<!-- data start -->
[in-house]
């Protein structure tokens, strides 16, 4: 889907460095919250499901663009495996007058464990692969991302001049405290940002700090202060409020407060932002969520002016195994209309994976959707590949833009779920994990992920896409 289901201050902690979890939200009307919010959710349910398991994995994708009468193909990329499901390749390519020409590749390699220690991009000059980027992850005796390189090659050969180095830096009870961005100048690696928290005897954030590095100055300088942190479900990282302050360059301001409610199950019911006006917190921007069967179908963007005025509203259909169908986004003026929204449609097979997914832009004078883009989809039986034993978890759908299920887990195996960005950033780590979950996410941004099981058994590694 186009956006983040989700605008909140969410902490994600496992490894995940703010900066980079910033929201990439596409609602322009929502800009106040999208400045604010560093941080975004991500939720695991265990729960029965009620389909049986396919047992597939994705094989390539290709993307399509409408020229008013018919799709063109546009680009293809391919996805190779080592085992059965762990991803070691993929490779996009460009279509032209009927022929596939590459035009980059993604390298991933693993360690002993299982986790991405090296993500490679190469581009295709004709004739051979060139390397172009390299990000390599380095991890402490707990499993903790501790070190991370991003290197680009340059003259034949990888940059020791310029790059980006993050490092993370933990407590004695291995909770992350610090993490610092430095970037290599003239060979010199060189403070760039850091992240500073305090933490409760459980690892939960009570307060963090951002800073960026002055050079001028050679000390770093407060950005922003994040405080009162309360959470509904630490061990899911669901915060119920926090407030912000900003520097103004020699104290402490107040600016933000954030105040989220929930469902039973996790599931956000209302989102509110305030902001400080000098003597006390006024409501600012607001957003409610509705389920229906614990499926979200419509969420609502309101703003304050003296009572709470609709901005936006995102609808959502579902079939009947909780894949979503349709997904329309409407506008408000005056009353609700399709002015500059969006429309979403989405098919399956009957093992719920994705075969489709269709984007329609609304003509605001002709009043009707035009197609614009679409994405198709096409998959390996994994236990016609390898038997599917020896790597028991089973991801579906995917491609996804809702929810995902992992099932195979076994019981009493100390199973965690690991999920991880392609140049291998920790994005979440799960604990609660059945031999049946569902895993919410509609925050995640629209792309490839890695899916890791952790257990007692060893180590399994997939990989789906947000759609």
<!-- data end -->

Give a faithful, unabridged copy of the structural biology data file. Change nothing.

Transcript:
[in-house]
């Protein structure tokens, strides 16, 4: 889907460095919250499901663009495996007058464990692969991302001049405290940002700090202060409020407060932002969520002016195994209309994976959707590949833009779920994990992920896409 289901201050902690979890939200009307919010959710349910398991994995994708009468193909990329499901390749390519020409590749390699220690991009000059980027992850005796390189090659050969180095830096009870961005100048690696928290005897954030590095100055300088942190479900990282302050360059301001409610199950019911006006917190921007069967179908963007005025509203259909169908986004003026929204449609097979997914832009004078883009989809039986034993978890759908299920887990195996960005950033780590979950996410941004099981058994590694 186009956006983040989700605008909140969410902490994600496992490894995940703010900066980079910033929201990439596409609602322009929502800009106040999208400045604010560093941080975004991500939720695991265990729960029965009620389909049986396919047992597939994705094989390539290709993307399509409408020229008013018919799709063109546009680009293809391919996805190779080592085992059965762990991803070691993929490779996009460009279509032209009927022929596939590459035009980059993604390298991933693993360690002993299982986790991405090296993500490679190469581009295709004709004739051979060139390397172009390299990000390599380095991890402490707990499993903790501790070190991370991003290197680009340059003259034949990888940059020791310029790059980006993050490092993370933990407590004695291995909770992350610090993490610092430095970037290599003239060979010199060189403070760039850091992240500073305090933490409760459980690892939960009570307060963090951002800073960026002055050079001028050679000390770093407060950005922003994040405080009162309360959470509904630490061990899911669901915060119920926090407030912000900003520097103004020699104290402490107040600016933000954030105040989220929930469902039973996790599931956000209302989102509110305030902001400080000098003597006390006024409501600012607001957003409610509705389920229906614990499926979200419509969420609502309101703003304050003296009572709470609709901005936006995102609808959502579902079939009947909780894949979503349709997904329309409407506008408000005056009353609700399709002015500059969006429309979403989405098919399956009957093992719920994705075969489709269709984007329609609304003509605001002709009043009707035009197609614009679409994405198709096409998959390996994994236990016609390898038997599917020896790597028991089973991801579906995917491609996804809702929810995902992992099932195979076994019981009493100390199973965690690991999920991880392609140049291998920790994005979440799960604990609660059945031999049946569902895993919410509609925050995640629209792309490839890695899916890791952790257990007692060893180590399994997939990989789906947000759609």